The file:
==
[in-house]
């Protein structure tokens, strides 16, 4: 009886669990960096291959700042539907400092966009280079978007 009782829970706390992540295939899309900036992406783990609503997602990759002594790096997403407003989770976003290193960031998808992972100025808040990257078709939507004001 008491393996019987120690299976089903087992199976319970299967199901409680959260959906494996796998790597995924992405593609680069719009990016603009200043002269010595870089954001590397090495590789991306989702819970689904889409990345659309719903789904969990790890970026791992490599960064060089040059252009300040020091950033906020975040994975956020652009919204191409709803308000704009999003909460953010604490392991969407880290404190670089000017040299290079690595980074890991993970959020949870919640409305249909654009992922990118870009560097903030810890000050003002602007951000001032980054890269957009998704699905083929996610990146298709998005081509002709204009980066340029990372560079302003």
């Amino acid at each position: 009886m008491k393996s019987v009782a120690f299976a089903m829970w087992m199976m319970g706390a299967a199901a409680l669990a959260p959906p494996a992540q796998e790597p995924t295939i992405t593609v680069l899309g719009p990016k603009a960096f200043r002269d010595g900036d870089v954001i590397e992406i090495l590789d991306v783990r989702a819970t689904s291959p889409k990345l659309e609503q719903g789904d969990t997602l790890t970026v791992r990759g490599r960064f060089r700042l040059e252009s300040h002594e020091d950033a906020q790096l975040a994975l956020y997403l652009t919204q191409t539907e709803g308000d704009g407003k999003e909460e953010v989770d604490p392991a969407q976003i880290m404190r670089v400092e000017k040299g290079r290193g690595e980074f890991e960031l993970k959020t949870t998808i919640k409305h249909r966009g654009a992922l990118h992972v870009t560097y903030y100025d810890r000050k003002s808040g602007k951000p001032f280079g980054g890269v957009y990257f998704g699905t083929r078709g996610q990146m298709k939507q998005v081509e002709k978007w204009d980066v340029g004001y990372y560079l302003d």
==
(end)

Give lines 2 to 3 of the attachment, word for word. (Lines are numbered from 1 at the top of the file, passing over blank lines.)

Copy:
């Protein structure tokens, strides 16, 4: 009886669990960096291959700042539907400092966009280079978007 009782829970706390992540295939899309900036992406783990609503997602990759002594790096997403407003989770976003290193960031998808992972100025808040990257078709939507004001 008491393996019987120690299976089903087992199976319970299967199901409680959260959906494996796998790597995924992405593609680069719009990016603009200043002269010595870089954001590397090495590789991306989702819970689904889409990345659309719903789904969990790890970026791992490599960064060089040059252009300040020091950033906020975040994975956020652009919204191409709803308000704009999003909460953010604490392991969407880290404190670089000017040299290079690595980074890991993970959020949870919640409305249909654009992922990118870009560097903030810890000050003002602007951000001032980054890269957009998704699905083929996610990146298709998005081509002709204009980066340029990372560079302003």
């Amino acid at each position: 009886m008491k393996s019987v009782a120690f299976a089903m829970w087992m199976m319970g706390a299967a199901a409680l669990a959260p959906p494996a992540q796998e790597p995924t295939i992405t593609v680069l899309g719009p990016k603009a960096f200043r002269d010595g900036d870089v954001i590397e992406i090495l590789d991306v783990r989702a819970t689904s291959p889409k990345l659309e609503q719903g789904d969990t997602l790890t970026v791992r990759g490599r960064f060089r700042l040059e252009s300040h002594e020091d950033a906020q790096l975040a994975l956020y997403l652009t919204q191409t539907e709803g308000d704009g407003k999003e909460e953010v989770d604490p392991a969407q976003i880290m404190r670089v400092e000017k040299g290079r290193g690595e980074f890991e960031l993970k959020t949870t998808i919640k409305h249909r966009g654009a992922l990118h992972v870009t560097y903030y100025d810890r000050k003002s808040g602007k951000p001032f280079g980054g890269v957009y990257f998704g699905t083929r078709g996610q990146m298709k939507q998005v081509e002709k978007w204009d980066v340029g004001y990372y560079l302003d």